Takeaway: Consumers follow trends online just like they follow trends in the physical world. The metaverse is just a mirror of human behavior virtually. Digital product placement will and has increased ROI.
2. Storytelling in product or service descriptions
PR pros are expert storytellers, often using press releases and pitches to help articulate a vision around a brand’s products or services. In the virtual world, PR pros will have to rely on the description of a product to increase the likelihood a consumer will purchase.
Takeaway: Great writing skills are always needed in public relations. PR pros will create the virtual stories for NFTs and the other digital features that brands choose to create for virtual communities.
3. Virtual brand partnerships
The best way to boost client engagement is for brands to collaborate both physically and virtually. As consumers start to create their own virtual avatars, PR pros should encourage their clients to make new digital product—in partnership with other brands or with their consumers—to propel a more inclusive digital experience.
Brands like Clinique have already started by launching a social media campaign competition where entrants can win one of their three brand inspired NFTs based on their most popular products. This brings existing consumers into the virtual space while collaborating with existing users of Clinique’s products. The brand also used hashtags like #MetaOptimist or #Clinique to track engagement across all platforms.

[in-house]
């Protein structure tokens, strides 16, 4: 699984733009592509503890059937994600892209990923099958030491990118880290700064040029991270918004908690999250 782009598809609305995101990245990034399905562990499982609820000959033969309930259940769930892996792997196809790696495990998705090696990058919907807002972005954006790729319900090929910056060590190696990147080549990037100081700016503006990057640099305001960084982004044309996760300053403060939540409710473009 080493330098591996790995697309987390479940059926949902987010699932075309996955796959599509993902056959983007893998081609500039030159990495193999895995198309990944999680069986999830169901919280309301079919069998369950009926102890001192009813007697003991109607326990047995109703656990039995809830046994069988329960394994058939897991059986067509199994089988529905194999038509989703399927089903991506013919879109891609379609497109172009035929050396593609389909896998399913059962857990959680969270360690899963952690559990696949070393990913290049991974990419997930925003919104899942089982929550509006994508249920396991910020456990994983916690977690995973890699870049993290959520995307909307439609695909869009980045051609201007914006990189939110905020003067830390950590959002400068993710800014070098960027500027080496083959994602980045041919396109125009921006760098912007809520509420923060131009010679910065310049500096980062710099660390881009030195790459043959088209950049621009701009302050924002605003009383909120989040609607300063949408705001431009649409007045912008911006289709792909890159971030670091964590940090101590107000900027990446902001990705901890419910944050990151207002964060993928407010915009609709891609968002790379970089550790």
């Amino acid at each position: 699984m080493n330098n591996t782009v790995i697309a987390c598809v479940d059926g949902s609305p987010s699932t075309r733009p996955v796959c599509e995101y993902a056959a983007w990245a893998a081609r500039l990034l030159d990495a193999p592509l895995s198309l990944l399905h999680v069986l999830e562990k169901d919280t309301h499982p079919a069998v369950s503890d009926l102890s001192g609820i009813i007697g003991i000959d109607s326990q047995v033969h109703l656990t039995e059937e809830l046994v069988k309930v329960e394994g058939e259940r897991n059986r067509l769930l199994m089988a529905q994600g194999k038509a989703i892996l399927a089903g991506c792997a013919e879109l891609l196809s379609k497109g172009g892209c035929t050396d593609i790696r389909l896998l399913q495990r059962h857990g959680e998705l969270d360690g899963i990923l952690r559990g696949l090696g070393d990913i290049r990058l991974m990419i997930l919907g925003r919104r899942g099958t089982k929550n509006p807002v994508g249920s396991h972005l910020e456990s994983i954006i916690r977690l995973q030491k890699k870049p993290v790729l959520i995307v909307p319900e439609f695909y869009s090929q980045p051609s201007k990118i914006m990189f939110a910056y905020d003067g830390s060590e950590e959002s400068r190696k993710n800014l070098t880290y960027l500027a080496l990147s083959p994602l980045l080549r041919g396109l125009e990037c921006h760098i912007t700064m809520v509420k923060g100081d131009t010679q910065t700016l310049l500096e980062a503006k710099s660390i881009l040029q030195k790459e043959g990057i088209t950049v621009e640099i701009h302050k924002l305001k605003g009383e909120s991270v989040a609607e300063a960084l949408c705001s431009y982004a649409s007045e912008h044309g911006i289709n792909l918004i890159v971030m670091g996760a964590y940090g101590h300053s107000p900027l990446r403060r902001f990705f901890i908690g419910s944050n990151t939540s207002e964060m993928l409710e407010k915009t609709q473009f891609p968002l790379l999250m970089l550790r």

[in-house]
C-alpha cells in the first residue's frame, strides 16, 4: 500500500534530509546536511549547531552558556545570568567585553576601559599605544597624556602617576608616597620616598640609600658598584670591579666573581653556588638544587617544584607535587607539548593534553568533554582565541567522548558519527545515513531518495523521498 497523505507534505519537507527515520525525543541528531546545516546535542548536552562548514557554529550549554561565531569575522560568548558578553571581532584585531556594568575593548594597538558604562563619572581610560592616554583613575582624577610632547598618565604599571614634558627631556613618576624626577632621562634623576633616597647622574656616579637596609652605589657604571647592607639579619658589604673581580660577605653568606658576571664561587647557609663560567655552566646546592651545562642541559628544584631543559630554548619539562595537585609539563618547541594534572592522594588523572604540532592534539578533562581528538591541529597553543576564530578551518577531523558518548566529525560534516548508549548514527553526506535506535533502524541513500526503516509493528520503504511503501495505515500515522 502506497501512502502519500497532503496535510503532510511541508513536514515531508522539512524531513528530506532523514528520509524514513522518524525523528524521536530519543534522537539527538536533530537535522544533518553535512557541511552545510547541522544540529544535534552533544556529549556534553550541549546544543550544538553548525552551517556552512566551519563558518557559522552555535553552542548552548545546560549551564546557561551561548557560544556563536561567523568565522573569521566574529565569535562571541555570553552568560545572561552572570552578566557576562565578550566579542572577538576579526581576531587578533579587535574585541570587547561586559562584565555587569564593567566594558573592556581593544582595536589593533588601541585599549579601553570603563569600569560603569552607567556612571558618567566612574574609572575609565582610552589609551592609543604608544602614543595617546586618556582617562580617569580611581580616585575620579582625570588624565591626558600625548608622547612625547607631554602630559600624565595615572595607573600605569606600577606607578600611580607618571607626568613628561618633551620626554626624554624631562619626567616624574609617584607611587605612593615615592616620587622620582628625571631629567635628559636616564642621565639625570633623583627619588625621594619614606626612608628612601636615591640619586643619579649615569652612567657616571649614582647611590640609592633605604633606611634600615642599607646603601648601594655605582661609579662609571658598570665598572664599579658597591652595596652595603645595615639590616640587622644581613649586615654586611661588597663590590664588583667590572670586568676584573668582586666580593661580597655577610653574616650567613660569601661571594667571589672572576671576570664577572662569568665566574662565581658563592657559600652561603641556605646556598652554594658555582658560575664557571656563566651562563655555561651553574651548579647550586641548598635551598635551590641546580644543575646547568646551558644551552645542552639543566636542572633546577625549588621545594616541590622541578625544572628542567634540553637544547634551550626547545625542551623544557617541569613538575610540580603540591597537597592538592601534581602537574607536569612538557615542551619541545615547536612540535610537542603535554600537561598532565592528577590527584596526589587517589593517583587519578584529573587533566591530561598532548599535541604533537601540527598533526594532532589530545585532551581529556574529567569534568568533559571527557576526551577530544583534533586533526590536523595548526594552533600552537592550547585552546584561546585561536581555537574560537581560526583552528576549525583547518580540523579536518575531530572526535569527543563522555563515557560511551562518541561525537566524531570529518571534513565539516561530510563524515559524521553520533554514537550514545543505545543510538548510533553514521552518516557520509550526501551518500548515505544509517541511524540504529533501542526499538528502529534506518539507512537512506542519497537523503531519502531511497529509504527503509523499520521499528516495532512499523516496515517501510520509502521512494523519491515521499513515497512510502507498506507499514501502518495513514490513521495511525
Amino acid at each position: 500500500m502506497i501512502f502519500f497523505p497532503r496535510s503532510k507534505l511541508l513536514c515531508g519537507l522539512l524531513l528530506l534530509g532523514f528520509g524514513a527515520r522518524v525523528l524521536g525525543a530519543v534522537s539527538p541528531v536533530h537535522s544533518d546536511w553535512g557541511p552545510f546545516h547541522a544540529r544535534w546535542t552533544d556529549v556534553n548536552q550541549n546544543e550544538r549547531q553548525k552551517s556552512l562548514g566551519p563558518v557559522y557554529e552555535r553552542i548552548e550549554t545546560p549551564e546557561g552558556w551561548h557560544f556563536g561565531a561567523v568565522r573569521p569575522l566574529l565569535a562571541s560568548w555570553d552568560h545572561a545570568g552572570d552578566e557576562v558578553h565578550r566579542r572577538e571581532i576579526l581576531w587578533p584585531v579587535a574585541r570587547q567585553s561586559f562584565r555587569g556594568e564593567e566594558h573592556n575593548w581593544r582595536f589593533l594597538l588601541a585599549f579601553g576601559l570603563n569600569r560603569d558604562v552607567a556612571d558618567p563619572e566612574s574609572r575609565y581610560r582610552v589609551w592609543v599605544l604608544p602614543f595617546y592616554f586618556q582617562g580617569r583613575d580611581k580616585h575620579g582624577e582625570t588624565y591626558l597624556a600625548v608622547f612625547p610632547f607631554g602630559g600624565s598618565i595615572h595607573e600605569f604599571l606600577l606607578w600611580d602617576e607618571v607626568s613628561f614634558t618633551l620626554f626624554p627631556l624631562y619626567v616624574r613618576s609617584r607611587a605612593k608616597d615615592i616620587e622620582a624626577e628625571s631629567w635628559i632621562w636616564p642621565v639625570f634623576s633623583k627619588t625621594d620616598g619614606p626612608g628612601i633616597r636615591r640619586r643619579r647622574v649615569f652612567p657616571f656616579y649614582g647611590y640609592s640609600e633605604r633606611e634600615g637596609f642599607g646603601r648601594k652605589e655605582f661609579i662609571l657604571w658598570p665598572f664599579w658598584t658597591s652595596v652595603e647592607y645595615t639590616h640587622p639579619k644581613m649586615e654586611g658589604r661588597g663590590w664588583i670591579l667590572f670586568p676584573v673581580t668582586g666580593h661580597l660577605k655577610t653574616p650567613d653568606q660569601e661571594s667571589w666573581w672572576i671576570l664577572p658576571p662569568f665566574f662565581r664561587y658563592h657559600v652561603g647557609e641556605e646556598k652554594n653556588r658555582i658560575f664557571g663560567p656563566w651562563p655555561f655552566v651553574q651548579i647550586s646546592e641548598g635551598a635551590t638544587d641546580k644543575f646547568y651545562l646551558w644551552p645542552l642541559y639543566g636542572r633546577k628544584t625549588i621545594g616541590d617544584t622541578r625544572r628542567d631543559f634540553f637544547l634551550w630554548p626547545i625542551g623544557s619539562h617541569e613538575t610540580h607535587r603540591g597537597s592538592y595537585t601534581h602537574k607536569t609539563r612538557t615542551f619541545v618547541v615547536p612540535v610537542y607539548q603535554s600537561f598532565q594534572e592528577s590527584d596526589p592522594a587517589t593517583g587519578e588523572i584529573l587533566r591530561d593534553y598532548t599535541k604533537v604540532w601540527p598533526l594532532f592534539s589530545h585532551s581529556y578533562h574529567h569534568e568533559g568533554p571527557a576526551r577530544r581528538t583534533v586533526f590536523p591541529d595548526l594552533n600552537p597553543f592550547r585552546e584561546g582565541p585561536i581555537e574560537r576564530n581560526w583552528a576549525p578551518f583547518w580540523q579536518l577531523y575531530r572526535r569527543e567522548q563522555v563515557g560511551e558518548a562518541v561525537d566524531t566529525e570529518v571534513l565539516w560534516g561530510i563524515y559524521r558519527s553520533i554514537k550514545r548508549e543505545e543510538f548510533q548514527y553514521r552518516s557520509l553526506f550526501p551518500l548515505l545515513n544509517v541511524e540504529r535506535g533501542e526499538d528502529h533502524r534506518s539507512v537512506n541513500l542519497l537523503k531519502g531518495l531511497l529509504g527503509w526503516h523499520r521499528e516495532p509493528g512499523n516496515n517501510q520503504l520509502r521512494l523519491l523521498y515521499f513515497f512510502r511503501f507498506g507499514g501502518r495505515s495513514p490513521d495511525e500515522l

Takeaway: PR pros must find the brands and the consumers that align with their client’s mission, vision and values to reach new potential through cross-promotions, all while discovering new opportunities for brand exposure.
Ketia M. Jeune is a New York City-based public relations pro who worked at Edelman and freelances as a publicist for influencers and multidisciplinary creatives.
We can learn PR not only from the success of others but also, sometimes sadly, from their failures. The coming failure of Facebook, which may endure a loss of billions that PR could have averted, can teach us.
THE PR PROBLEM Facebook and other large companies face is threefold.
.1. Politicians love to look heroic and one way to do this is by attacking the rich “on behalf of” the middle class and poor which together have many times as many votes as the rich.
.2. “Tax the rich” is understandably appealing to millions of voters who are not rich and who can be easily persuaded that the rich “can afford it.”
.3. Rich—VERY rich—Facebook certainly is: over $29 billion revenue for Q3, up 35%. That’s just for one quarter! Net profit for the quarter was $9.2 billion, up 17%. For centuries national leaders when short of money figured “let’s take it from the Jews” since they have plenty, and today’s rich companies may be like the new Jews. It even rhymes: “fair share.”